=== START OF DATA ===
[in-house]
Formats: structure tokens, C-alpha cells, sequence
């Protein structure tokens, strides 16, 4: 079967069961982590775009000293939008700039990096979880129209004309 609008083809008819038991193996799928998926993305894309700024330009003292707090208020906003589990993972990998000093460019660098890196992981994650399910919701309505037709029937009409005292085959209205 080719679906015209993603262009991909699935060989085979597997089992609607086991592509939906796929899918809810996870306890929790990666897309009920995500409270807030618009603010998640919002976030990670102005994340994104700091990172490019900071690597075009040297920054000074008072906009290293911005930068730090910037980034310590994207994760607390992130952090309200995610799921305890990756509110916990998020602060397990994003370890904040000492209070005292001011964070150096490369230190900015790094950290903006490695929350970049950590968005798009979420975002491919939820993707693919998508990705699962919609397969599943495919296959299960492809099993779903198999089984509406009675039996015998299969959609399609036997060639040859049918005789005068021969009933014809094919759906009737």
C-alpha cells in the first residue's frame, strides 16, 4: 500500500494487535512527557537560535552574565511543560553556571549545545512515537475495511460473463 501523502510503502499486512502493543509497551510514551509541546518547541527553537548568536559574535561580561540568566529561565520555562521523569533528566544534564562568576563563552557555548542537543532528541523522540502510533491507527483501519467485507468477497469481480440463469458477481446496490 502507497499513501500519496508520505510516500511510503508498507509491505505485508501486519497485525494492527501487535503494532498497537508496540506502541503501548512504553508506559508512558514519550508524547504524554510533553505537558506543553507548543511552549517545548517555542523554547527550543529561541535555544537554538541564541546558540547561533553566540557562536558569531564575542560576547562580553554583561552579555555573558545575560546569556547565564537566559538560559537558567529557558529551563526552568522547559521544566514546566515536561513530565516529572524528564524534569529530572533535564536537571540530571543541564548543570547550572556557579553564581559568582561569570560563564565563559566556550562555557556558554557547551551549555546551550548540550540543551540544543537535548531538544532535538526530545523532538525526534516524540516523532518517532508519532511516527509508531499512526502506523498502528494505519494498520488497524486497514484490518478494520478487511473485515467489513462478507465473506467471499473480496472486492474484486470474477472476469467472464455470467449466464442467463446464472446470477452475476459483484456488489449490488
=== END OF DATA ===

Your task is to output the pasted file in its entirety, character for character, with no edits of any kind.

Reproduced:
[in-house]
Formats: structure tokens, C-alpha cells, sequence
């Protein structure tokens, strides 16, 4: 079967069961982590775009000293939008700039990096979880129209004309 609008083809008819038991193996799928998926993305894309700024330009003292707090208020906003589990993972990998000093460019660098890196992981994650399910919701309505037709029937009409005292085959209205 080719679906015209993603262009991909699935060989085979597997089992609607086991592509939906796929899918809810996870306890929790990666897309009920995500409270807030618009603010998640919002976030990670102005994340994104700091990172490019900071690597075009040297920054000074008072906009290293911005930068730090910037980034310590994207994760607390992130952090309200995610799921305890990756509110916990998020602060397990994003370890904040000492209070005292001011964070150096490369230190900015790094950290903006490695929350970049950590968005798009979420975002491919939820993707693919998508990705699962919609397969599943495919296959299960492809099993779903198999089984509406009675039996015998299969959609399609036997060639040859049918005789005068021969009933014809094919759906009737």
C-alpha cells in the first residue's frame, strides 16, 4: 500500500494487535512527557537560535552574565511543560553556571549545545512515537475495511460473463 501523502510503502499486512502493543509497551510514551509541546518547541527553537548568536559574535561580561540568566529561565520555562521523569533528566544534564562568576563563552557555548542537543532528541523522540502510533491507527483501519467485507468477497469481480440463469458477481446496490 502507497499513501500519496508520505510516500511510503508498507509491505505485508501486519497485525494492527501487535503494532498497537508496540506502541503501548512504553508506559508512558514519550508524547504524554510533553505537558506543553507548543511552549517545548517555542523554547527550543529561541535555544537554538541564541546558540547561533553566540557562536558569531564575542560576547562580553554583561552579555555573558545575560546569556547565564537566559538560559537558567529557558529551563526552568522547559521544566514546566515536561513530565516529572524528564524534569529530572533535564536537571540530571543541564548543570547550572556557579553564581559568582561569570560563564565563559566556550562555557556558554557547551551549555546551550548540550540543551540544543537535548531538544532535538526530545523532538525526534516524540516523532518517532508519532511516527509508531499512526502506523498502528494505519494498520488497524486497514484490518478494520478487511473485515467489513462478507465473506467471499473480496472486492474484486470474477472476469467472464455470467449466464442467463446464472446470477452475476459483484456488489449490488